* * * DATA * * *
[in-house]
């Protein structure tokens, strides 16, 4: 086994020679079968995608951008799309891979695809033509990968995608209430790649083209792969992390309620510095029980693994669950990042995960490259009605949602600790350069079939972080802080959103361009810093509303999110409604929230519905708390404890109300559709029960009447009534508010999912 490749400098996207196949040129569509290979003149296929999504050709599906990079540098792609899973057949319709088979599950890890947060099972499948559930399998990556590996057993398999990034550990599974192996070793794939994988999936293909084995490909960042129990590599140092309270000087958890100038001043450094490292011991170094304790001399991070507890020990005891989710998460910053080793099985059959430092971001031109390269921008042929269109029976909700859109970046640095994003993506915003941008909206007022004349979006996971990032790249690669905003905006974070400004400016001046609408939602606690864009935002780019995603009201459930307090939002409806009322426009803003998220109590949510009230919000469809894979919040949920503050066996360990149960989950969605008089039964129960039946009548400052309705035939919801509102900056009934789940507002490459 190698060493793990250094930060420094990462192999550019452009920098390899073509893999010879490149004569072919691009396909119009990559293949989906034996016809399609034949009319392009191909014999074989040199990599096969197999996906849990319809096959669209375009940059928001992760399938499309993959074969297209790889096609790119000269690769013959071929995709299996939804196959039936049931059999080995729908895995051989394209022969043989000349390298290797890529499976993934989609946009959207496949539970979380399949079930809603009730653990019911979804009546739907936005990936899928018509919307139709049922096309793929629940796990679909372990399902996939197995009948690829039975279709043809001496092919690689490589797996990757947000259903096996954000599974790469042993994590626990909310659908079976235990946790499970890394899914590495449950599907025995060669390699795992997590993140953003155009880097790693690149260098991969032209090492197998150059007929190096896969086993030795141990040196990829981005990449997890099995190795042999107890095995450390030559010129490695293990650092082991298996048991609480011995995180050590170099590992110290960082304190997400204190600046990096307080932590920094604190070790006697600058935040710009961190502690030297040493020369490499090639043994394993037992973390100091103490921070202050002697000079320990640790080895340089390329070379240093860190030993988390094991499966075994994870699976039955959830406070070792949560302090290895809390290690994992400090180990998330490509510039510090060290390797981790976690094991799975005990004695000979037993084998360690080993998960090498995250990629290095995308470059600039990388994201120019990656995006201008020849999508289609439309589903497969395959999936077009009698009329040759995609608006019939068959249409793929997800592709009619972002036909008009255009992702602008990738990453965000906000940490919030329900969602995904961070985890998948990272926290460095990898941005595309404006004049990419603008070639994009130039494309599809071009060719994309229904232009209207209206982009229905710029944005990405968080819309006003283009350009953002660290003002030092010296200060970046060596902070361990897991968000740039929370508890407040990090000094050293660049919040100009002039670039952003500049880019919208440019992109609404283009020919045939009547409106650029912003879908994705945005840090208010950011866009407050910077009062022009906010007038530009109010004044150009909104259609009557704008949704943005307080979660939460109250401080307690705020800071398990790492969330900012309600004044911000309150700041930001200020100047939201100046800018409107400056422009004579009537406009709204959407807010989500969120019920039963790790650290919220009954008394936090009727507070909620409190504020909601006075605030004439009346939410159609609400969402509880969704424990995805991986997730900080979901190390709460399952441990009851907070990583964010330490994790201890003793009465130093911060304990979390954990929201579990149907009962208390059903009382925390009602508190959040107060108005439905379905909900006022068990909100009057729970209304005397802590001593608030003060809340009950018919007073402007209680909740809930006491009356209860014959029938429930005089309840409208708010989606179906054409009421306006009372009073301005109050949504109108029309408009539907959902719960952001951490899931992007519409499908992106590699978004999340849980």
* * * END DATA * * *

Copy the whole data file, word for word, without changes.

[in-house]
């Protein structure tokens, strides 16, 4: 086994020679079968995608951008799309891979695809033509990968995608209430790649083209792969992390309620510095029980693994669950990042995960490259009605949602600790350069079939972080802080959103361009810093509303999110409604929230519905708390404890109300559709029960009447009534508010999912 490749400098996207196949040129569509290979003149296929999504050709599906990079540098792609899973057949319709088979599950890890947060099972499948559930399998990556590996057993398999990034550990599974192996070793794939994988999936293909084995490909960042129990590599140092309270000087958890100038001043450094490292011991170094304790001399991070507890020990005891989710998460910053080793099985059959430092971001031109390269921008042929269109029976909700859109970046640095994003993506915003941008909206007022004349979006996971990032790249690669905003905006974070400004400016001046609408939602606690864009935002780019995603009201459930307090939002409806009322426009803003998220109590949510009230919000469809894979919040949920503050066996360990149960989950969605008089039964129960039946009548400052309705035939919801509102900056009934789940507002490459 190698060493793990250094930060420094990462192999550019452009920098390899073509893999010879490149004569072919691009396909119009990559293949989906034996016809399609034949009319392009191909014999074989040199990599096969197999996906849990319809096959669209375009940059928001992760399938499309993959074969297209790889096609790119000269690769013959071929995709299996939804196959039936049931059999080995729908895995051989394209022969043989000349390298290797890529499976993934989609946009959207496949539970979380399949079930809603009730653990019911979804009546739907936005990936899928018509919307139709049922096309793929629940796990679909372990399902996939197995009948690829039975279709043809001496092919690689490589797996990757947000259903096996954000599974790469042993994590626990909310659908079976235990946790499970890394899914590495449950599907025995060669390699795992997590993140953003155009880097790693690149260098991969032209090492197998150059007929190096896969086993030795141990040196990829981005990449997890099995190795042999107890095995450390030559010129490695293990650092082991298996048991609480011995995180050590170099590992110290960082304190997400204190600046990096307080932590920094604190070790006697600058935040710009961190502690030297040493020369490499090639043994394993037992973390100091103490921070202050002697000079320990640790080895340089390329070379240093860190030993988390094991499966075994994870699976039955959830406070070792949560302090290895809390290690994992400090180990998330490509510039510090060290390797981790976690094991799975005990004695000979037993084998360690080993998960090498995250990629290095995308470059600039990388994201120019990656995006201008020849999508289609439309589903497969395959999936077009009698009329040759995609608006019939068959249409793929997800592709009619972002036909008009255009992702602008990738990453965000906000940490919030329900969602995904961070985890998948990272926290460095990898941005595309404006004049990419603008070639994009130039494309599809071009060719994309229904232009209207209206982009229905710029944005990405968080819309006003283009350009953002660290003002030092010296200060970046060596902070361990897991968000740039929370508890407040990090000094050293660049919040100009002039670039952003500049880019919208440019992109609404283009020919045939009547409106650029912003879908994705945005840090208010950011866009407050910077009062022009906010007038530009109010004044150009909104259609009557704008949704943005307080979660939460109250401080307690705020800071398990790492969330900012309600004044911000309150700041930001200020100047939201100046800018409107400056422009004579009537406009709204959407807010989500969120019920039963790790650290919220009954008394936090009727507070909620409190504020909601006075605030004439009346939410159609609400969402509880969704424990995805991986997730900080979901190390709460399952441990009851907070990583964010330490994790201890003793009465130093911060304990979390954990929201579990149907009962208390059903009382925390009602508190959040107060108005439905379905909900006022068990909100009057729970209304005397802590001593608030003060809340009950018919007073402007209680909740809930006491009356209860014959029938429930005089309840409208708010989606179906054409009421306006009372009073301005109050949504109108029309408009539907959902719960952001951490899931992007519409499908992106590699978004999340849980």